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Valuing ecosystem diversity in South East Queensland: A life satisfaction approach

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  • Christopher L Ambrey
  • Christopher M Fleming

Abstract

The valuation of complex environmental goods represents a considerable challenge for conventional non-market valuation techniques. The use of life satisfaction (or happiness) data has recently emerged as a new means of placing monetary values on non-market goods and services. This approach offers several advantages over more conventional techniques. This paper uses data from the Household, Income and Labour Dynamics in Australia survey along with Geographic Information Systems data to value ecosystem diversity in South East Queensland, Australia. It is found that, on average, a respondent has an implicit willingness-to-pay of approximately AUD$14 000 in household income per annum to obtain a one unit improvement in ecosystem diversity. This result confirms that the preservation, or improvement, of existing levels of ecosystem diversity is welfare enhancing. To our knowledge, this is the first paper to value ecosystem diversity using the life satisfaction approach. Copyright Springer Science+Business Media Dordrecht 2014
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Suggested Citation

  • Christopher L Ambrey & Christopher M Fleming, 2012. "Valuing ecosystem diversity in South East Queensland: A life satisfaction approach," Discussion Papers in Economics economics:201210, Griffith University, Department of Accounting, Finance and Economics.
  • Handle: RePEc:gri:epaper:economics:201210
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    Citations

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    Cited by:

    1. Bartkowski, Bartosz & Lienhoop, Nele & Hansjürgens, Bernd, 2015. "Capturing the complexity of biodiversity: A critical review of economic valuation studies of biological diversity," Ecological Economics, Elsevier, vol. 113(C), pages 1-14.
    2. Christopher Ambrey & Christopher Fleming, 2014. "Life Satisfaction in Australia: Evidence from Ten Years of the HILDA Survey," Social Indicators Research: An International and Interdisciplinary Journal for Quality-of-Life Measurement, Springer, vol. 115(2), pages 691-714, January.
    3. Plant, Lyndal & Rambaldi, Alicia & Sipe, Neil, 2017. "Evaluating Revealed Preferences for Street Tree Cover Targets: A Business Case for Collaborative Investment in Leafier Streetscapes in Brisbane, Australia," Ecological Economics, Elsevier, vol. 134(C), pages 238-249.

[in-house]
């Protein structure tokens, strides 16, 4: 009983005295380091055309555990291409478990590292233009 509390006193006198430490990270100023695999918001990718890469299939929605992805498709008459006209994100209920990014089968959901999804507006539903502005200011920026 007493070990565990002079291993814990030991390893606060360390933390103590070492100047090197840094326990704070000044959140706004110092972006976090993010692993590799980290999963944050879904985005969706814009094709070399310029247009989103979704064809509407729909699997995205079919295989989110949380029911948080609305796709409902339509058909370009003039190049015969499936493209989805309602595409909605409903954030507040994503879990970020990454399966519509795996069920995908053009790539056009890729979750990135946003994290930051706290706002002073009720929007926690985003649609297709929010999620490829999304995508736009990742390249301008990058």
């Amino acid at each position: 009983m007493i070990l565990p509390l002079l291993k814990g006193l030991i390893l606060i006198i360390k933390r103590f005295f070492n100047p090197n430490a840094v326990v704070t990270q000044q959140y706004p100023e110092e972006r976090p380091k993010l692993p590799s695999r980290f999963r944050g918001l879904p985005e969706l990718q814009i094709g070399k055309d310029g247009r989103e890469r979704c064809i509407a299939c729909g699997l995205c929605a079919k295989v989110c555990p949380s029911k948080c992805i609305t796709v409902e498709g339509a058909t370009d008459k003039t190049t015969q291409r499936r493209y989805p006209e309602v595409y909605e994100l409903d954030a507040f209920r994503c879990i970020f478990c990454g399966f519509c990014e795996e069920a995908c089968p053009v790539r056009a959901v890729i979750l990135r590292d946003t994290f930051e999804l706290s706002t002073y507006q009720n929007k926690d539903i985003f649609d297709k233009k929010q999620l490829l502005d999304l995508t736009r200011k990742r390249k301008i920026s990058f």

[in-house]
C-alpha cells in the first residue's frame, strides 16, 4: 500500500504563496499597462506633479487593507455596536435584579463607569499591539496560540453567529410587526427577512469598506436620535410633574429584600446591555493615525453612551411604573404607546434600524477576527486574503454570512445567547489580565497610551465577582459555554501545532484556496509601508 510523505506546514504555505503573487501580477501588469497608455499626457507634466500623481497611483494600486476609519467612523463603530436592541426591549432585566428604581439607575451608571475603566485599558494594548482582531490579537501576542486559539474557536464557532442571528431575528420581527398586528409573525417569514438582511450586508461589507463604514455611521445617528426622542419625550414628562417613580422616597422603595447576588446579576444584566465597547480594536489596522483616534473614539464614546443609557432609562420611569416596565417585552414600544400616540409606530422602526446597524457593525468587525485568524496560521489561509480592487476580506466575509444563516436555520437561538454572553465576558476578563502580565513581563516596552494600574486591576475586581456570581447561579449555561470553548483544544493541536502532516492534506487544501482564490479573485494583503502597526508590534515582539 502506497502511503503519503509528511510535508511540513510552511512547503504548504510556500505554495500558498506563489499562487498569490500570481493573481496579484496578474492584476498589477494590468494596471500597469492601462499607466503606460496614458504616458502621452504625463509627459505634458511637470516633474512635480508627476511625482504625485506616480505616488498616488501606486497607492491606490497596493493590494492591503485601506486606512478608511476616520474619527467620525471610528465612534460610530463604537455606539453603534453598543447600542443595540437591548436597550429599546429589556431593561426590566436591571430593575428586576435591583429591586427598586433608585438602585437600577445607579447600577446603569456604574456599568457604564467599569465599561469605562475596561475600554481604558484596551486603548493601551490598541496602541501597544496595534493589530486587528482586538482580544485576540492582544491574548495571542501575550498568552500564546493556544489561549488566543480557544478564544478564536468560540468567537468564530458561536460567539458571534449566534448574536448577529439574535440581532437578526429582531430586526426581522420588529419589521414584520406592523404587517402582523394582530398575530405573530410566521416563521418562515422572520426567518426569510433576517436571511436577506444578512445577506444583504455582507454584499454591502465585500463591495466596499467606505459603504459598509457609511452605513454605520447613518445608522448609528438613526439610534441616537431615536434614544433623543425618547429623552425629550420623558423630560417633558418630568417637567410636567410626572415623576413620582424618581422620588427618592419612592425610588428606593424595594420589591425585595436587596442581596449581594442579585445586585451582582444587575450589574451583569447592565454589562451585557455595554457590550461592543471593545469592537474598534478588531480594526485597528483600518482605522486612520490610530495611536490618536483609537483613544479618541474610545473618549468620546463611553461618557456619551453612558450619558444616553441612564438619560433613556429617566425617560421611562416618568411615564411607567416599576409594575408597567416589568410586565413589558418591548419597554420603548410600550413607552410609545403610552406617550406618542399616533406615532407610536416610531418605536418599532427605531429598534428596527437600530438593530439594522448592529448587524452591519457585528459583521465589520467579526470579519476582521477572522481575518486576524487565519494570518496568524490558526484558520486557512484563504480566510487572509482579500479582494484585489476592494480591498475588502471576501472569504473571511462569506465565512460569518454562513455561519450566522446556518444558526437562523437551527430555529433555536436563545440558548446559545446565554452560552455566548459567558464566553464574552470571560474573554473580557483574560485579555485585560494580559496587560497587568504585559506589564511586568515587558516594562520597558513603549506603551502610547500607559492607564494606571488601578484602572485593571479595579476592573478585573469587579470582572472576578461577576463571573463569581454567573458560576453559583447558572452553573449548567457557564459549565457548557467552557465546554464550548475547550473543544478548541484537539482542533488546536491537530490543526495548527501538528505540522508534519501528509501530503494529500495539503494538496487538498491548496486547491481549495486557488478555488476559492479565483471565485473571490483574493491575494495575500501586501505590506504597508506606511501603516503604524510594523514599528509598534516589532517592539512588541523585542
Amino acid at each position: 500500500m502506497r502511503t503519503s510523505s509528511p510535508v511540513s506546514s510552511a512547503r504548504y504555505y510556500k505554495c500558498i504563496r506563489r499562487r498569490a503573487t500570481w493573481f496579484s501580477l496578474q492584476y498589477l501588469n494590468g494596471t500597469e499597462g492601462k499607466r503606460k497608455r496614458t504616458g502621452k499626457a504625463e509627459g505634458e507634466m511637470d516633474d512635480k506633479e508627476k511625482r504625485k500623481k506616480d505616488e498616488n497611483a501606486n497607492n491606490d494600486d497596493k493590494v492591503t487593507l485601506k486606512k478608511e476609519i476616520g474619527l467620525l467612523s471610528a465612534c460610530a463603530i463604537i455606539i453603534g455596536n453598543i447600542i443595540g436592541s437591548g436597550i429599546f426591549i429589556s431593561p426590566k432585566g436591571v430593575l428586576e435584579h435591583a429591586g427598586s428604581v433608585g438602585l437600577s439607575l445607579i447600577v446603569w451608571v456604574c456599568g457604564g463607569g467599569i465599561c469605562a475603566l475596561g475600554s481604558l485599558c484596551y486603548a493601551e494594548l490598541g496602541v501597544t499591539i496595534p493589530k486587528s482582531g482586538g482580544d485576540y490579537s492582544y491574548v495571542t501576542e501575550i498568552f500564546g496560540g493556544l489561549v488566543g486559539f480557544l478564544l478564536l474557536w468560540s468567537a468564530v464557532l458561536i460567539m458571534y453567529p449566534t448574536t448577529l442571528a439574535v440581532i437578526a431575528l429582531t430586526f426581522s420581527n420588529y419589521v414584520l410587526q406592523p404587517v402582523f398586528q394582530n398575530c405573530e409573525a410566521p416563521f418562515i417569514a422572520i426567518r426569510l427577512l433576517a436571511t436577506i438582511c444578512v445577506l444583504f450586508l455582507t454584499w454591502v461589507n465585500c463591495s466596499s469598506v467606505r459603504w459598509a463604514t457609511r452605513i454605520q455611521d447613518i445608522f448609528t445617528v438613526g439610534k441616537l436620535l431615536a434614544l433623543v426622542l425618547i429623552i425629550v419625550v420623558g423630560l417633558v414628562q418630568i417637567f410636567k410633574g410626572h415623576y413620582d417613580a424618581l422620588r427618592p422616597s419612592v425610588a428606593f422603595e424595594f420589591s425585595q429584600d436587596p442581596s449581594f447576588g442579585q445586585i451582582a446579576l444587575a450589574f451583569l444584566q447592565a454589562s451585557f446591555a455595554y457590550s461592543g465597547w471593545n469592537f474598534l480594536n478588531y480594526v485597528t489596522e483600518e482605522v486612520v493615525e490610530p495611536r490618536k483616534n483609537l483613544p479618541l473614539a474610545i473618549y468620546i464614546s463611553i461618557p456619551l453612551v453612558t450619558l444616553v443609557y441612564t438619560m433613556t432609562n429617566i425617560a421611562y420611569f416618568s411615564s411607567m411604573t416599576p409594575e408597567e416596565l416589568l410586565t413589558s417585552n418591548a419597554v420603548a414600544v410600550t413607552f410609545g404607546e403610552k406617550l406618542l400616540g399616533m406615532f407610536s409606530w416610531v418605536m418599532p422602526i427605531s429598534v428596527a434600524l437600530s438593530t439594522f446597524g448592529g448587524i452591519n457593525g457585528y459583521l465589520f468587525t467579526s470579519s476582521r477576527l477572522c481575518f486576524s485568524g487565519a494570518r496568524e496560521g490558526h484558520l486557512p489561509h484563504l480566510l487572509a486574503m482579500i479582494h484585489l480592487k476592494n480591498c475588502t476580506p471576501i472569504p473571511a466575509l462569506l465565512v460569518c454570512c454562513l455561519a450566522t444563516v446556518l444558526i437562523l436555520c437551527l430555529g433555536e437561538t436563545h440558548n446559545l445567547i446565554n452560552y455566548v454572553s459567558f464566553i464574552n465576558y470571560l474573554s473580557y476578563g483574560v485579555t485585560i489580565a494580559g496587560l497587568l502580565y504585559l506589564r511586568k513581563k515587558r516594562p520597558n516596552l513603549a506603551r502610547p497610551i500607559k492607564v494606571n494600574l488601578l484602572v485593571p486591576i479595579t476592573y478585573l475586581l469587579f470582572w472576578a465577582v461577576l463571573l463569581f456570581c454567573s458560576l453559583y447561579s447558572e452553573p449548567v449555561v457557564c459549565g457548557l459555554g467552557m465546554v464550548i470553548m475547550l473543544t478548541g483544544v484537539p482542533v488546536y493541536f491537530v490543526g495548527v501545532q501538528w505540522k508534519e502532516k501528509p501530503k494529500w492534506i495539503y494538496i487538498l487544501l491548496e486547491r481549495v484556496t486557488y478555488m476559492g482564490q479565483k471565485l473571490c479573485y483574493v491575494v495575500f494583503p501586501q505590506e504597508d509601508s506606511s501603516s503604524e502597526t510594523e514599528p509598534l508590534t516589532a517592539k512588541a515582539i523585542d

4. repec:spr:endesu:v:19:y:2017:i:3:d:10.1007_s10668-016-9771-1 is not listed on IDEAS
    5. repec:eee:ecoser:v:24:y:2017:i:c:p:58-67 is not listed on IDEAS
    6. Farnsworth, K.D. & Adenuga, A.H. & de Groot, R.S., 2015. "The complexity of biodiversity: A biological perspective on economic valuation," Ecological Economics, Elsevier, vol. 120(C), pages 350-354.
    7. Ambrey, Christopher L. & Fleming, Christopher M., 2014. "The causal effect of income on life satisfaction and the implications for valuing non-market goods," Economics Letters, Elsevier, vol. 123(2), pages 131-134.
    8. Knight, S.J; Howley, P.;, 2017. "Can clean air make you happy? Examining the effect of nitrogen dioxide (NO2) on life satisfaction," Health, Econometrics and Data Group (HEDG) Working Papers 17/08, HEDG, c/o Department of Economics, University of York.
    9. Christopher L. Ambrey & Christopher M. Fleming & Matthew Manning & Christine Smith, 2016. "On the Confluence of Freedom of the Press, Control of Corruption and Societal Welfare," Social Indicators Research: An International and Interdisciplinary Journal for Quality-of-Life Measurement, Springer, vol. 128(2), pages 859-880, September.
    10. repec:rom:terumm:v:12:y:2017:i:1:p:21-37 is not listed on IDEAS

    More about this item

    Keywords

    Biodiversity; ecosystem diversity; Household Income and Labour Dynamics in Australia (HILDA); life satifaction; non-market valuation;

    JEL classification:

    • I31 - Health, Education, and Welfare - - Welfare, Well-Being, and Poverty - - - General Welfare, Well-Being
    • Q51 - Agricultural and Natural Resource Economics; Environmental and Ecological Economics - - Environmental Economics - - - Valuation of Environmental Effects
    • C21 - Mathematical and Quantitative Methods - - Single Equation Models; Single Variables - - - Cross-Sectional Models; Spatial Models; Treatment Effect Models
    • R10 - Urban, Rural, Regional, Real Estate, and Transportation Economics - - General Regional Economics - - - General

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